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United was 'clumsy' at first in scandal, but eventually 'got it right,' investor says

  • Altimeter Capital Founder Brad Gerstner said United is now on the path to recovery from the public outcry after it dragged Dr. David Dao off a flight in April.
  • United Continental is Altimeter's largest holding.
  • Gerstner said the firm upped its stake amid the scandal.

One major United Continental investor told CNBC's "Halftime Report" that the company is now on the right track, after being embroiled in a public relations nightmare that began when it dragged a passenger off a flight.

"The events of the last few weeks have certainly been frustrating. We were upset by the way this went down, but I think the company has done the right things now," Brad Gerstner, founder and CEO of Altimeter Capital Management, said on Monday.

Gerstner's firm is a top holder of United shares, which constitute Altimeter's largest position as of Dec. 31. Altimeter concluded an activist campaign against United last year after United agreed to install new board members with more experience in airline operations.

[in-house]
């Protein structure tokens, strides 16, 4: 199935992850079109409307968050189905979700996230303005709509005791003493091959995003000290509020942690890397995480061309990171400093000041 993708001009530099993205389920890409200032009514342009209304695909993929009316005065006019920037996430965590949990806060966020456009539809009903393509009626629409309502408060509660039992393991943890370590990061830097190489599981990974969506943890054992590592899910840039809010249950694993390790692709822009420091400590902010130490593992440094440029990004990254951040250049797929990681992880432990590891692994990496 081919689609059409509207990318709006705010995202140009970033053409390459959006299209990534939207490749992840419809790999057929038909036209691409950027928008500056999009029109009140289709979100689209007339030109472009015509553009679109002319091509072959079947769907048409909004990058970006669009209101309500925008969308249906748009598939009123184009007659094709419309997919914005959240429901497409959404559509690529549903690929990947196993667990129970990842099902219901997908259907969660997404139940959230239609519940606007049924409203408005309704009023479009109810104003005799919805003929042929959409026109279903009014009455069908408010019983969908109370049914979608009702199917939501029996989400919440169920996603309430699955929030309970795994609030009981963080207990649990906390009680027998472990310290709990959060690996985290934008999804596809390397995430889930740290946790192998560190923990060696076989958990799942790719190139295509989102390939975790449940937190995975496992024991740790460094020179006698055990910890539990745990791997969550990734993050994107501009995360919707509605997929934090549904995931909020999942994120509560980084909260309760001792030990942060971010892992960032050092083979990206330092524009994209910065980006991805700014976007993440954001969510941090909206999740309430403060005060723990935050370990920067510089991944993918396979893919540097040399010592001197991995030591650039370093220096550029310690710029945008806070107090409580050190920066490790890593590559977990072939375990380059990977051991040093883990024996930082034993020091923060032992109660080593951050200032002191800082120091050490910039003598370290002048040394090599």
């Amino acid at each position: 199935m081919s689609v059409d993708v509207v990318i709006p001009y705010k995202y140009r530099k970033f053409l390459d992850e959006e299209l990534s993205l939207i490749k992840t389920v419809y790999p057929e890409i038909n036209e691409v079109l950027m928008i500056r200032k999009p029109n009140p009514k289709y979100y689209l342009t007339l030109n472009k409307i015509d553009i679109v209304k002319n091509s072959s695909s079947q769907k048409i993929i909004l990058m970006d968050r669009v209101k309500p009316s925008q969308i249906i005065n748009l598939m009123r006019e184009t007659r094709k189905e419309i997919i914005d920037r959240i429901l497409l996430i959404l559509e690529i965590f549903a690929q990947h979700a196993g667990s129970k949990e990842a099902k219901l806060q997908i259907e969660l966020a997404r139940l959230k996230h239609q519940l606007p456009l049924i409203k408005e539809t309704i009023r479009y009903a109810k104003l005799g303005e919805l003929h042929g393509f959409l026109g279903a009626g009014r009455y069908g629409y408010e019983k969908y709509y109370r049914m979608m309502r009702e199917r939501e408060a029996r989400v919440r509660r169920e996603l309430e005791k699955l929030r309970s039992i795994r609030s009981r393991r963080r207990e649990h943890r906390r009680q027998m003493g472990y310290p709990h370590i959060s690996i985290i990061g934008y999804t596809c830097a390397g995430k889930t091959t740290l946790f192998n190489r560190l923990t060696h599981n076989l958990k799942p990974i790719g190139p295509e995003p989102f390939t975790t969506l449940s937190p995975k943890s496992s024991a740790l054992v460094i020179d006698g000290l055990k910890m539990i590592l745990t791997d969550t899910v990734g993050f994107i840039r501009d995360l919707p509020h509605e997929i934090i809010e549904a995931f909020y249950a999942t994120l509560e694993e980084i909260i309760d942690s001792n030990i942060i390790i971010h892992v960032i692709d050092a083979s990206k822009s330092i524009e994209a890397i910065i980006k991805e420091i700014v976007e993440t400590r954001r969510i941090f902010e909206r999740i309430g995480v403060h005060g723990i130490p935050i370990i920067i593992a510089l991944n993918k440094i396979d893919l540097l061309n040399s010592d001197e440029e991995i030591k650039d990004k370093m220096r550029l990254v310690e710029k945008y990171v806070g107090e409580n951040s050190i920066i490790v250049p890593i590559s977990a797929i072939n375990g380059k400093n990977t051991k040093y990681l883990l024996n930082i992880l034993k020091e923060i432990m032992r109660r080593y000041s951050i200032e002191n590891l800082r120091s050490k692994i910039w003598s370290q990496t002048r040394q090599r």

In late April, United unveiled a slew of policy changes that it hopes will prevent a repeat of the public outrage that hit the company after video taken by other passengers showed Dr. David Dao being forcibly removed from a plane on April 9.

Speaking at the Sohn Conference in New York, Gerstner said the airline was "clumsy" in their initial response to the incident.

"They got around to the right apology, a little too late in my estimation, but they got it right and they moved forward," Gerstner said.

Dao was a passenger on Flight 3411 from Chicago to Louisville, which was overbooked. He and other passengers were offered $800 to give up their seats for United crew members. The airline said it will now offer as much as $10,000 to customers who volunteer to give up their seats on an overbooked flight.

The airline has since settled with Dao. As part of the deal, the settlement amount remains confidential.

One silver lining of the crisis, Gerstner said, is that it has accelerated United's path toward putting customers first. He also said Altimeter increased its stake in United when the stock briefly dipped amid the scandal.

"We tend to add more to our core holdings during periods where we think Mr. Market is not being rational," Gerstner said.

The Altimeter Capital founder explained that, historically, these incidents can be "unfortunate," but they "rarely have a lasting impact."

Gerstner pointed to the airline's earnings — for the quarter ended before the scandal — which topped Wall Street expectations. The stock has gained about 6 percent since the incident with Dao.

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